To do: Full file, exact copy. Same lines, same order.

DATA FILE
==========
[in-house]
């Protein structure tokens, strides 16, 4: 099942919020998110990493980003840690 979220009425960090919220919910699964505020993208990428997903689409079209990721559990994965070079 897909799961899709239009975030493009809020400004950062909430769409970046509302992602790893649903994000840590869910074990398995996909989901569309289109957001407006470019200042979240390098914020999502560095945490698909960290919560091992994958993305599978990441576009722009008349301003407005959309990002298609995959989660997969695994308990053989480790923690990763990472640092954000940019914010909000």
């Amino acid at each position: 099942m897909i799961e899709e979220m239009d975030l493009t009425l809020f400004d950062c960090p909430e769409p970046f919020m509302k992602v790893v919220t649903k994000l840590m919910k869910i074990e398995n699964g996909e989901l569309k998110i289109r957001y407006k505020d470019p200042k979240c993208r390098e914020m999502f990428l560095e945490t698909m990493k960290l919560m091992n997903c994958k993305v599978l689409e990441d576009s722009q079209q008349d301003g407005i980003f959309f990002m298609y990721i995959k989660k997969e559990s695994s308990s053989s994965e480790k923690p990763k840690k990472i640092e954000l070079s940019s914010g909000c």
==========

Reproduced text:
[in-house]
């Protein structure tokens, strides 16, 4: 099942919020998110990493980003840690 979220009425960090919220919910699964505020993208990428997903689409079209990721559990994965070079 897909799961899709239009975030493009809020400004950062909430769409970046509302992602790893649903994000840590869910074990398995996909989901569309289109957001407006470019200042979240390098914020999502560095945490698909960290919560091992994958993305599978990441576009722009008349301003407005959309990002298609995959989660997969695994308990053989480790923690990763990472640092954000940019914010909000």
């Amino acid at each position: 099942m897909i799961e899709e979220m239009d975030l493009t009425l809020f400004d950062c960090p909430e769409p970046f919020m509302k992602v790893v919220t649903k994000l840590m919910k869910i074990e398995n699964g996909e989901l569309k998110i289109r957001y407006k505020d470019p200042k979240c993208r390098e914020m999502f990428l560095e945490t698909m990493k960290l919560m091992n997903c994958k993305v599978l689409e990441d576009s722009q079209q008349d301003g407005i980003f959309f990002m298609y990721i995959k989660k997969e559990s695994s308990s053989s994965e480790k923690p990763k840690k990472i640092e954000l070079s940019s914010g909000c």